GB Market Commentary 07/07/2021
by Alex Clark
Bitcoin had risen as much as 3.7% yesterday to $35,094 before dropping back as Chinese regulators punished a company that was suspected of providing software services for virtual currency transactions. Dialling up the pressure, they have also warned institutions not to provide other services related to virtual currency, including providing business premises or marketing. I think this is, in part, to ensure the adoption of China’s central bank digital currency, which could enable the government greater power and financial surveillance.
Despite the recent downturn, Marshall Wace, a London-based asset management firm with over $55 billion in AUM, is considering a foray into the cryptocurrency market. Beyond trading, the asset manager is looking to invest in companies that are involved in the infrastructure of the industry, including those involved in blockchain technology and payment systems.
Ethereum’s core developers have proposed block 12,965,000 for the mainnet activation of the London network upgrade, which should be between 14:00 BST and 18:00 BST on August 4th, 2021.
The price of Aave shot up by 16% yesterday after confirming the launch of institutional investor platform Aave Pro in July. At the time of writing, the asset is trading at $319.34, up 40% in the past 7 days.
The European Commission’s proposed ‘Regulation on Markets in Crypto Assets’ (MiCA) is advancing and has an ‘Elon Musk’ clause; once in force, the proposal would prohibit so-called ‘market influencers’ from utilizing social or conventional media to shift the price of cryptocurrencies. Other aspects of the regulation relate to fiat-pegged stablecoins, such as Tether (USDT) and USD Coin (USDC) which would have to seek authorization from the regulatory authorities to enable their trade in the EU. Given that it’s easier to monitor crypto profits if they are traded into fiat money rather than kept in stablecoins, this is likely a measure to protect the interests of national tax authorities. Finally, the regulation also creates a regulatory and legal hurdle for new crypto projects by, for instance, requiring them to be established as a legal entity in one of the member states, which would make it harder for small players to enter the market.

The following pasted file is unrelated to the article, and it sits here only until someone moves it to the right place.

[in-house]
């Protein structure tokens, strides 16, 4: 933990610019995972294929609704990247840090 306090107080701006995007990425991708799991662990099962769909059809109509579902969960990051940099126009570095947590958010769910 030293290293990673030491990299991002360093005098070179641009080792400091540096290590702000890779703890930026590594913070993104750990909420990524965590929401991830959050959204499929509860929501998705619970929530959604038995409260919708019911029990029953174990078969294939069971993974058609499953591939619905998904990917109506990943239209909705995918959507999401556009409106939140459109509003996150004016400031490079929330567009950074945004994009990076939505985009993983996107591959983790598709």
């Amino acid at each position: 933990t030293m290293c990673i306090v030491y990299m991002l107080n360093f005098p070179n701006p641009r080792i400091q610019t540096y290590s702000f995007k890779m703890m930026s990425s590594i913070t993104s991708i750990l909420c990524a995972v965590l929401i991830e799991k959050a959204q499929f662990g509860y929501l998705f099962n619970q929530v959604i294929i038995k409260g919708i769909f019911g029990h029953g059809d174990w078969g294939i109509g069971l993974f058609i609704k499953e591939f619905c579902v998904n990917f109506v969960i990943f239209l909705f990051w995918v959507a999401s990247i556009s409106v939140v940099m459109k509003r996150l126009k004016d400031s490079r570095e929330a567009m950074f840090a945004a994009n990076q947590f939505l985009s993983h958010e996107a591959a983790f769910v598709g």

Nigeria’s Government has failed to halt cryptocurrency as more and more citizens turn to peer-to-peer transactions in order to bypass the country’s inflating currency. A survey by Statista in March found that 32% of respondents in Nigeria use crypto and, similarly, Nigeria ranked eighth in the world for cryptocurrency adoption in Chainalysis’ 2020 report. This is part of a larger regional trend with Africa seeing a 390% increase in P2P trade volumes on Binance since January.
Vietnam finally joins the crypto bandwagon as the Prime Minister releases a statement asking the country’s central bank to start a cryptocurrency program. Vietnam had previously been opposed to cryptocurrencies, refusing to give them any legal recognition and prohibiting banks from using crypto as a payment option, which makes this decision all the more surprising.
El Salvador’s ambitious plans to harness volcanic geothermal energy to power Bitcoin mining rigs is set to generate 95MegaWatt of power, which is enough to mine around 1800 BTC in revenues per month or $750 million per year. Not only will this help to recover some of the hashrate lost by the closure of Chinese mining operations, but it will provide significant revenue to the country’s economy.
Switzerland’s Sygnum Bank has announced it will become the first bank to offer Ethereum 2.0 staking, signalling that clients may be able to earn returns of up to 7% per annum.